A format-friendly delivery is the starting point for shaping the future grocery retail supply chain. Introducing on-demand deliveries and value-adding services in the supply chain can help to boost sales performance.

In our previous article, we have discussed format-friendly delivery as a key principle of shaping successful supply chains in grocery retail. We have shared our thoughts on aligning demand and supply for the different sales channels through adapting minimum order quantity, using advanced forecasting, and introducing new ways to manage promotions. This article will round up the starting point towards an end-to-end supply chain strategy in grocery retail with differentiated shipment strategy and logistics as an internal value adding service.

Exhibit 1 – Format-friendly delivery guidelines

Differentiated shipment strategy

It is common industry practice to delivery super fresh SKU such as fish or daily prepared meals on a very frequent basis. It is not unusual that supermarkets get delivered multiple times throughout a single day ensuring high freshness. Dry or frozen SKU on the other hand, typically get delivered less frequently. Especially convenience stores with lower demand receive less delivery attention.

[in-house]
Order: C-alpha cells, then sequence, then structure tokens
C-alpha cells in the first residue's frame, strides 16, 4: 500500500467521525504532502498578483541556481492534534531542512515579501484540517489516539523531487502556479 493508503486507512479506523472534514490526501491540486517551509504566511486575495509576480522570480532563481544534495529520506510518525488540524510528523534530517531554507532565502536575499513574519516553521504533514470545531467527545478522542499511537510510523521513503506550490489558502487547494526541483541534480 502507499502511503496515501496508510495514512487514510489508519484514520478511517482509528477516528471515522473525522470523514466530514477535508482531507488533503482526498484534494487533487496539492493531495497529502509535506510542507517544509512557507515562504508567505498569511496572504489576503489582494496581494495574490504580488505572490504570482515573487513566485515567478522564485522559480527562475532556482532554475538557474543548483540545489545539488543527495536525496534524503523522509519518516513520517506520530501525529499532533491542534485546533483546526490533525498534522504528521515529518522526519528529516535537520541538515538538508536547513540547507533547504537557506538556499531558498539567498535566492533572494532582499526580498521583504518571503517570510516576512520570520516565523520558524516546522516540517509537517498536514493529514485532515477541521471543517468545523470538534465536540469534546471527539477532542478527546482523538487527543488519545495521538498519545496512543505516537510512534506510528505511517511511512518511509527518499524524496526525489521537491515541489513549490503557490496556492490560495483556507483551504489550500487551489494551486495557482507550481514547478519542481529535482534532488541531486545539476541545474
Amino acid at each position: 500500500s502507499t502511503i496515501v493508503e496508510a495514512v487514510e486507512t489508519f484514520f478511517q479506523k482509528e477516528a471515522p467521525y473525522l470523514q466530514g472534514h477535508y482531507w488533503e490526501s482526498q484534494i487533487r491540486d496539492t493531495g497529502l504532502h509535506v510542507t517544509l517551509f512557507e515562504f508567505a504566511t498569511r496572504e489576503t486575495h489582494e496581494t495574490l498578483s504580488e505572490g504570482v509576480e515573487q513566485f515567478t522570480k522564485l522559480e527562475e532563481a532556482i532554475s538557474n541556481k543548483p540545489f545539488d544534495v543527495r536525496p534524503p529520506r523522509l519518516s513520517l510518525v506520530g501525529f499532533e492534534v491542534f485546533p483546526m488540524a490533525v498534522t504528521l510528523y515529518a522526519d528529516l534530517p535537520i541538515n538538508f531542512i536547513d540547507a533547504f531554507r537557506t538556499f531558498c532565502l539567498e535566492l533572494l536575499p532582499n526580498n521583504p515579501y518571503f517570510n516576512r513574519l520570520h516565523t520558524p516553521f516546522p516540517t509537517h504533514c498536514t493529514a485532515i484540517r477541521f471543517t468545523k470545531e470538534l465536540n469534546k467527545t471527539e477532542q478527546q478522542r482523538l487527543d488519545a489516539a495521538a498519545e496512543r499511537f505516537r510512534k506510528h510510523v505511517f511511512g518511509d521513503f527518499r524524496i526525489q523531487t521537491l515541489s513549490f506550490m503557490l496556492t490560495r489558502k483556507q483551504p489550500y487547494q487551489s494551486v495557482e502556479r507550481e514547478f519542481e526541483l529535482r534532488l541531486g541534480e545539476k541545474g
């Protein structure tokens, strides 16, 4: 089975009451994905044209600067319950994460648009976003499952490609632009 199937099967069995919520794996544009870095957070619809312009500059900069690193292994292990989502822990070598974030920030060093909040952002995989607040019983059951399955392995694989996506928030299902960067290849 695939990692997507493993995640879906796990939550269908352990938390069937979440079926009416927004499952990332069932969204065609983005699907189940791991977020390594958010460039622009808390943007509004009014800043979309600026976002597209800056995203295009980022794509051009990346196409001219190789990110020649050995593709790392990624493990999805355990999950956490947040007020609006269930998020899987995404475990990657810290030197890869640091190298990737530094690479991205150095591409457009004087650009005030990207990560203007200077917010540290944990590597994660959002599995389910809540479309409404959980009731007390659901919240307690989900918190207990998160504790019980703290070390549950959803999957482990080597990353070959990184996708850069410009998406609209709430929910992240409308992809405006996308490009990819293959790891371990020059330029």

On the left side of exhibit 2 an exemplary demand and supply pattern for dry goods for a convenience store is shown. The store gets delivered twice a week on Monday and Wednesday.

  • The store shows an above average stock out ratio which is due to a misalignment of supply and demand. As described, for a convenience store, forecasting demand is more challenging than for a conventional supermarket. Big demand peaks are usually around the weekend. The Monday and Wednesday delivery leads to a window with less certainty, especially for the in times of higher demand. As convenience stores have only limited sales space, they are not fitted to have demand buffers, which are needed in case of problematic forecasting with long replenishment times.